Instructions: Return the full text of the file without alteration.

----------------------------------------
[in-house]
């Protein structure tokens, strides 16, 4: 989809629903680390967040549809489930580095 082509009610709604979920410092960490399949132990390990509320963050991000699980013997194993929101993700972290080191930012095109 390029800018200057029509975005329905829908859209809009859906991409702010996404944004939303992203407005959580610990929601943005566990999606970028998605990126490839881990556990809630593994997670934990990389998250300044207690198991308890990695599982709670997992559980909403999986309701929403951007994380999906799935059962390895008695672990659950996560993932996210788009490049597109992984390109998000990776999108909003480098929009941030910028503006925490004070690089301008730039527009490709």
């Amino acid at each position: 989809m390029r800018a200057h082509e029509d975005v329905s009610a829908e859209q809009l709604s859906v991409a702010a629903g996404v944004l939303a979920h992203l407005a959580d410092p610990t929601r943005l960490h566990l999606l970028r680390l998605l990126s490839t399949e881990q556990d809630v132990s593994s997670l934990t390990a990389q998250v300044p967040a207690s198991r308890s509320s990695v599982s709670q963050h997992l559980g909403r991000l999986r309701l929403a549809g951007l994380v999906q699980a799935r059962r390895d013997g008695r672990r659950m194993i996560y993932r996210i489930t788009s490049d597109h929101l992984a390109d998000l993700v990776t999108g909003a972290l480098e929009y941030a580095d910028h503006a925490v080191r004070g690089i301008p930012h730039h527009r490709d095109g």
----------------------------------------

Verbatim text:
[in-house]
């Protein structure tokens, strides 16, 4: 989809629903680390967040549809489930580095 082509009610709604979920410092960490399949132990390990509320963050991000699980013997194993929101993700972290080191930012095109 390029800018200057029509975005329905829908859209809009859906991409702010996404944004939303992203407005959580610990929601943005566990999606970028998605990126490839881990556990809630593994997670934990990389998250300044207690198991308890990695599982709670997992559980909403999986309701929403951007994380999906799935059962390895008695672990659950996560993932996210788009490049597109992984390109998000990776999108909003480098929009941030910028503006925490004070690089301008730039527009490709």
């Amino acid at each position: 989809m390029r800018a200057h082509e029509d975005v329905s009610a829908e859209q809009l709604s859906v991409a702010a629903g996404v944004l939303a979920h992203l407005a959580d410092p610990t929601r943005l960490h566990l999606l970028r680390l998605l990126s490839t399949e881990q556990d809630v132990s593994s997670l934990t390990a990389q998250v300044p967040a207690s198991r308890s509320s990695v599982s709670q963050h997992l559980g909403r991000l999986r309701l929403a549809g951007l994380v999906q699980a799935r059962r390895d013997g008695r672990r659950m194993i996560y993932r996210i489930t788009s490049d597109h929101l992984a390109d998000l993700v990776t999108g909003a972290l480098e929009y941030a580095d910028h503006a925490v080191r004070g690089i301008p930012h730039h527009r490709d095109g």